Vaccinated parents can still get infected. They will have some amount of virus that they can spread  even if it’s less than if not vaccinated. Also, a “breakthrough infection” among vaccinated people is still very rare but can happen. Be hypervigilant if you live in an area with increasing case counts.

Are children safe in group activities – like camp, sports games or amusement parks?

First and foremost, any child with flu-like symptoms should not be participating. Period. This is important to get across.

Outdoor sports and activities don’t pose huge risks. If possible, masking should be maintained, especially if it’s crowded or close contact.

For indoor activities, I would look at the local case rates and the ventilation of the indoor space. If case rates are low and the activity is in a large, well-ventilated gym, that is lower risk. Crowded indoor spaces should be avoided for all unvaccinated people, including children. And we are recommending masking indoors for most activities at this time.

Day camp activities are usually outdoors and safe. Masking when indoors is recommended and I would ask what the mitigation plan is for rainy days or overnights. I have to mention that the child development benefits of camps can be huge and I’m in favour of these as long as masking and distancing can be maintained, and good measures are in place.

This may change if case rates sharply increase in your area because extended time with others increases the risk of transmission, even outside.

Any restriction on indoor family activities, like multigenerational reunions, family dinners or weddings?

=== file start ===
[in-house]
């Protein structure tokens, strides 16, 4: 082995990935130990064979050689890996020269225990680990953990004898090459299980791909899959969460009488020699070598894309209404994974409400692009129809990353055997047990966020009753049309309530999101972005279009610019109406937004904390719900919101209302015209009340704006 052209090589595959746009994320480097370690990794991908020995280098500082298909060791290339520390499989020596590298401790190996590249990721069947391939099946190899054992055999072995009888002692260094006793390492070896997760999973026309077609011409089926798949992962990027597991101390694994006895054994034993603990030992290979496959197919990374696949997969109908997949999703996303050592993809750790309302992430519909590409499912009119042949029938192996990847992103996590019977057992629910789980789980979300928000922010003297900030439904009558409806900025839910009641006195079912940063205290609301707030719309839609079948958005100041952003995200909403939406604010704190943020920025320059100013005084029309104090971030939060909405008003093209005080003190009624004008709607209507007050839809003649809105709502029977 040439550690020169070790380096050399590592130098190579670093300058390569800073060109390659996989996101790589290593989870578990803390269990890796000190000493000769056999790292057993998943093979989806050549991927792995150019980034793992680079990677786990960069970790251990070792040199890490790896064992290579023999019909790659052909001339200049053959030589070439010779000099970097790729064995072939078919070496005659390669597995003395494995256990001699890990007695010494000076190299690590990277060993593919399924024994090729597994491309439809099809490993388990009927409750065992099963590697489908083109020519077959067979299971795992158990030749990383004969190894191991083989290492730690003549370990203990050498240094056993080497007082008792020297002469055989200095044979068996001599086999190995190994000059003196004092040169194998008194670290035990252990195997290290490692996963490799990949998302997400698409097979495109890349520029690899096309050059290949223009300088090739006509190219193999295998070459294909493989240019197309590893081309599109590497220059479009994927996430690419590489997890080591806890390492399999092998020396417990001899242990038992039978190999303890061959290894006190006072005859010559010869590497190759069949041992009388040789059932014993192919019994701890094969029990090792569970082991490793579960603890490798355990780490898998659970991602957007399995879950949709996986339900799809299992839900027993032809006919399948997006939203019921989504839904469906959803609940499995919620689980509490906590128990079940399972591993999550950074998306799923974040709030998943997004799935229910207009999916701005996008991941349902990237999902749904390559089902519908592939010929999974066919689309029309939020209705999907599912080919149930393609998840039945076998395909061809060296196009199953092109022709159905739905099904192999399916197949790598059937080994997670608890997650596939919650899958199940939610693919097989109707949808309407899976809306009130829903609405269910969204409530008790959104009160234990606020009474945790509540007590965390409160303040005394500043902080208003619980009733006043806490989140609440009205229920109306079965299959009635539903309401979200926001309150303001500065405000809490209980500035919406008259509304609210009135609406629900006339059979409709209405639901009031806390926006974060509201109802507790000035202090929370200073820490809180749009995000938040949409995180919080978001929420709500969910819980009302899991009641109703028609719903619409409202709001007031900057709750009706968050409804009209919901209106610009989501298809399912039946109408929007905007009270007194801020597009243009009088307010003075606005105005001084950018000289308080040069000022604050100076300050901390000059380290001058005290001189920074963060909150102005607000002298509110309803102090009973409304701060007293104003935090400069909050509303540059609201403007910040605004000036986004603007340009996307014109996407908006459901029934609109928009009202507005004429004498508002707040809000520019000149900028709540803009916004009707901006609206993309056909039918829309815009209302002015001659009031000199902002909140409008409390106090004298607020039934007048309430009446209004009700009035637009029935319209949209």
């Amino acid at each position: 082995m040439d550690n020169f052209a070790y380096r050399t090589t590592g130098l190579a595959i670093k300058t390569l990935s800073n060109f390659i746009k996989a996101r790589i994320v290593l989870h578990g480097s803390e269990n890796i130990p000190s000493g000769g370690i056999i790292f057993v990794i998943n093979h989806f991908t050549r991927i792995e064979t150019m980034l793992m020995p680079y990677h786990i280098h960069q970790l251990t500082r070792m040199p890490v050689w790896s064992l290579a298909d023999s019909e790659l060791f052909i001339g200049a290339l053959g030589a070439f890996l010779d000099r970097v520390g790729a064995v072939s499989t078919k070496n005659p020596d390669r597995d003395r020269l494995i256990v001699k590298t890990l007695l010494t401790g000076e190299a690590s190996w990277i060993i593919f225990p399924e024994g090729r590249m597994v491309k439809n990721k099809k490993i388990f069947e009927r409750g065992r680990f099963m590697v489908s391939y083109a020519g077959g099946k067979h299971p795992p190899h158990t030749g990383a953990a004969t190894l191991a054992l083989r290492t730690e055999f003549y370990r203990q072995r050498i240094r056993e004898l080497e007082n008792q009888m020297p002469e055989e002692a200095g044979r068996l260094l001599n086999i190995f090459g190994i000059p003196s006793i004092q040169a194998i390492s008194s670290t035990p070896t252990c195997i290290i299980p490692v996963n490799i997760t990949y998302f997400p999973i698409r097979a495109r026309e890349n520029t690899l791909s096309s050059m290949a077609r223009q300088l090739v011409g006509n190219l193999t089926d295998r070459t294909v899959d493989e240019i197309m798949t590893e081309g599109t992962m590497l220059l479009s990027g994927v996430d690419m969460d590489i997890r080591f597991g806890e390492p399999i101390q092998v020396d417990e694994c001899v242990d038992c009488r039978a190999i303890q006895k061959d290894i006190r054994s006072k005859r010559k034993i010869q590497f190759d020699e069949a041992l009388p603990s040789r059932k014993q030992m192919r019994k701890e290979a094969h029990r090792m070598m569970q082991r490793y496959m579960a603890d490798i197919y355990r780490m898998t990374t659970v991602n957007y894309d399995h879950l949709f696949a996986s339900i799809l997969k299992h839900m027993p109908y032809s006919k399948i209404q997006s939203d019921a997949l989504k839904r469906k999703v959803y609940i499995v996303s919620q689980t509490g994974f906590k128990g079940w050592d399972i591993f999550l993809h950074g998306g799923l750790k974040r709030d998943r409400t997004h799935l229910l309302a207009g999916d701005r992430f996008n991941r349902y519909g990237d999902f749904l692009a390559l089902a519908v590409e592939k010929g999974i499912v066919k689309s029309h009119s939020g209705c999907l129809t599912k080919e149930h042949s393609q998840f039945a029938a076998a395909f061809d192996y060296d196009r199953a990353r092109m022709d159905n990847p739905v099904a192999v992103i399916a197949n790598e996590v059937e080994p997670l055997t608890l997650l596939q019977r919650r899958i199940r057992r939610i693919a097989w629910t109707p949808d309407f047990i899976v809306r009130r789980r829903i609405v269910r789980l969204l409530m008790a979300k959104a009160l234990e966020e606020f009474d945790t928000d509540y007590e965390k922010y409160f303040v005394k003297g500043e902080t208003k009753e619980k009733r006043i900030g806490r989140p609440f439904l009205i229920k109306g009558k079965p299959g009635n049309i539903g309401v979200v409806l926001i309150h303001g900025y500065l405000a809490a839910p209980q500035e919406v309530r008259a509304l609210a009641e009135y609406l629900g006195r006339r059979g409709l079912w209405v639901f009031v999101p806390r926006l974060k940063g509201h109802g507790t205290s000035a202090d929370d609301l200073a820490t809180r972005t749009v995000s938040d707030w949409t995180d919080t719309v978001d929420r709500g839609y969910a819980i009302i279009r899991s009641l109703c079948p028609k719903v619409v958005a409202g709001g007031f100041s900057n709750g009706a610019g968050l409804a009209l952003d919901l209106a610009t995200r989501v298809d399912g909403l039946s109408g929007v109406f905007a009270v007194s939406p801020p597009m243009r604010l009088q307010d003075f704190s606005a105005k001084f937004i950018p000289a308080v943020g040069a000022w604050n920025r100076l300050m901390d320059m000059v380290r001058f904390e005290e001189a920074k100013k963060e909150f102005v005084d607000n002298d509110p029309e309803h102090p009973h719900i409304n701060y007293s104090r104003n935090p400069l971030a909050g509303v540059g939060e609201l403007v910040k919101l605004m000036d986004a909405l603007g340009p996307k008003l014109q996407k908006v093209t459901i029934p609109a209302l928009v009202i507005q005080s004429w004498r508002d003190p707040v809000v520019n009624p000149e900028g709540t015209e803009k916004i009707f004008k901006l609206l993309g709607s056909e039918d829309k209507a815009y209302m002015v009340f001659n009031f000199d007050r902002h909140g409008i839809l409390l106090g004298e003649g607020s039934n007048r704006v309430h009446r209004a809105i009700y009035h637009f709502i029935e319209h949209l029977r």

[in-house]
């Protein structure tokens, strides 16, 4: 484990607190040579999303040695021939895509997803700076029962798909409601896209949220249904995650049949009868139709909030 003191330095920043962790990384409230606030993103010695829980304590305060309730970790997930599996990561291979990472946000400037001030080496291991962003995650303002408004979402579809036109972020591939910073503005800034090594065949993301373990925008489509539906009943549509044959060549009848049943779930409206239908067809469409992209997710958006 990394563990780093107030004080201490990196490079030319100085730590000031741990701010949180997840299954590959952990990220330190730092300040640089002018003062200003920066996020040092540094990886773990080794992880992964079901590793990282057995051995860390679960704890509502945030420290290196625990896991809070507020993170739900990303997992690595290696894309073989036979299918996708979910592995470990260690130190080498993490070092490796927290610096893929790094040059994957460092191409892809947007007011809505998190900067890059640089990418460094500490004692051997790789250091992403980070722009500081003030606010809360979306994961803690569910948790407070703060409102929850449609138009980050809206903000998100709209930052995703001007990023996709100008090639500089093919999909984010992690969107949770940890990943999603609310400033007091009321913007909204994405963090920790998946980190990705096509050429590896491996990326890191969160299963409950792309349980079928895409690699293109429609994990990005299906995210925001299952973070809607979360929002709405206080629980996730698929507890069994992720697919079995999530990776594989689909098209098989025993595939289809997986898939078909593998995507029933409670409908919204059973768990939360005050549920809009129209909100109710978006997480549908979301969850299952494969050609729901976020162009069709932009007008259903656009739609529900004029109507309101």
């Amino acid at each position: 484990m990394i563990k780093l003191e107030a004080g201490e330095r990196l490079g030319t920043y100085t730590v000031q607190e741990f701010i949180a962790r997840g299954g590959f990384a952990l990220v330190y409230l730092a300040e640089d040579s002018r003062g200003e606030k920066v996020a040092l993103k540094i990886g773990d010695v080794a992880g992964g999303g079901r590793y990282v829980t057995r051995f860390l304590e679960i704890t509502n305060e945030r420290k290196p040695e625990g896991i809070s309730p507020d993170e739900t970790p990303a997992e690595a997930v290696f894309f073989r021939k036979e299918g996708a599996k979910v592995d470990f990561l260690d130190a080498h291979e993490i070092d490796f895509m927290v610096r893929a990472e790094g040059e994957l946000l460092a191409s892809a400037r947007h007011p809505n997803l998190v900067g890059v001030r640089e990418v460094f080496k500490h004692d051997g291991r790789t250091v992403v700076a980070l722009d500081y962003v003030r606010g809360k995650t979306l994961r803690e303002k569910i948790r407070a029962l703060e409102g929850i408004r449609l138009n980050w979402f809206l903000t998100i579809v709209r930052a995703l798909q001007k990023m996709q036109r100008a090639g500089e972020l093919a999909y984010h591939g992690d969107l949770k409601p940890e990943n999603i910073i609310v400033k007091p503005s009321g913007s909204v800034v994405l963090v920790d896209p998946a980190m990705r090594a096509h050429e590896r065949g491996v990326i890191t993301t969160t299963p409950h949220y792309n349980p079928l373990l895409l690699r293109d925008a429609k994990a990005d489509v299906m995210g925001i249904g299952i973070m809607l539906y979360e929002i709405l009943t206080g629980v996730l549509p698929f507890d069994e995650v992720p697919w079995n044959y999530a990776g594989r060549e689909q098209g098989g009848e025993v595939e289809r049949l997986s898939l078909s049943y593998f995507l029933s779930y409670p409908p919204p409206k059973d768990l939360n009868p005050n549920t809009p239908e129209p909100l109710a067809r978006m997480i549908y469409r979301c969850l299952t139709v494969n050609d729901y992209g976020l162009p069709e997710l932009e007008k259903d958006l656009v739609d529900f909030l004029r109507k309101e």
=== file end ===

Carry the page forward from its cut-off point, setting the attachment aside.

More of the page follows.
My take on this is that each activity is an important risk-benefit calculation

For example, if vaccinated grandparents or aunts/uncles want to visit with children indoors, the risk of infection is pretty low and the human contact and family time is so important for all parties. But if someone is unvaccinated or immunocompromised, this might change what you do.

For larger events, like weddings or family reunions, try to gather more information, like: where are attendees coming from; how many people are attending; how many are vaccinated; what medical conditions do people have that might put them at risk; and, how much of the event is indoors.

Public health guidance suggests that large indoor gatherings are where transmission might be the highest. But family interactions are very important for child development, as is maintaining family ties in a year as stressful as the last one

We are getting to the point where parents must make a risk-benefit calculation and decide. Carefully consider the risk-benefit of each of these activities on a case-by-case basis and opt for outdoor gatherings when at all possible. The pandemic is not over, and variants are on the rise.


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Seema Marwaha


Seema Marwaha is a general internal medicine physician, educator, researcher and journalist in Toronto.